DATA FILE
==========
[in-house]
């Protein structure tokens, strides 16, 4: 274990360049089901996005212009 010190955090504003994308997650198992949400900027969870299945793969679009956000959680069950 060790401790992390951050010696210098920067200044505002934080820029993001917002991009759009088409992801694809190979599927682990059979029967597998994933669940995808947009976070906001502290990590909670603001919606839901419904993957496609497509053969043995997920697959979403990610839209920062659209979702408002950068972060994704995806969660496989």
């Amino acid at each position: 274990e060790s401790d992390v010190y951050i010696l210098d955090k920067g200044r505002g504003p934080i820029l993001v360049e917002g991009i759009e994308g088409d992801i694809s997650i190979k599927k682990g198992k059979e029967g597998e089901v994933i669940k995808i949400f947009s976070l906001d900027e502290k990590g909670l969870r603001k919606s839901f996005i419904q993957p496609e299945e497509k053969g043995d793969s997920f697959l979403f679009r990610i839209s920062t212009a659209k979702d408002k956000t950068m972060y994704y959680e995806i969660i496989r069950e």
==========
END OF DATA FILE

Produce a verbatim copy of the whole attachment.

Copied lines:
[in-house]
């Protein structure tokens, strides 16, 4: 274990360049089901996005212009 010190955090504003994308997650198992949400900027969870299945793969679009956000959680069950 060790401790992390951050010696210098920067200044505002934080820029993001917002991009759009088409992801694809190979599927682990059979029967597998994933669940995808947009976070906001502290990590909670603001919606839901419904993957496609497509053969043995997920697959979403990610839209920062659209979702408002950068972060994704995806969660496989």
């Amino acid at each position: 274990e060790s401790d992390v010190y951050i010696l210098d955090k920067g200044r505002g504003p934080i820029l993001v360049e917002g991009i759009e994308g088409d992801i694809s997650i190979k599927k682990g198992k059979e029967g597998e089901v994933i669940k995808i949400f947009s976070l906001d900027e502290k990590g909670l969870r603001k919606s839901f996005i419904q993957p496609e299945e497509k053969g043995d793969s997920f697959l979403f679009r990610i839209s920062t212009a659209k979702d408002k956000t950068m972060y994704y959680e995806i969660i496989r069950e």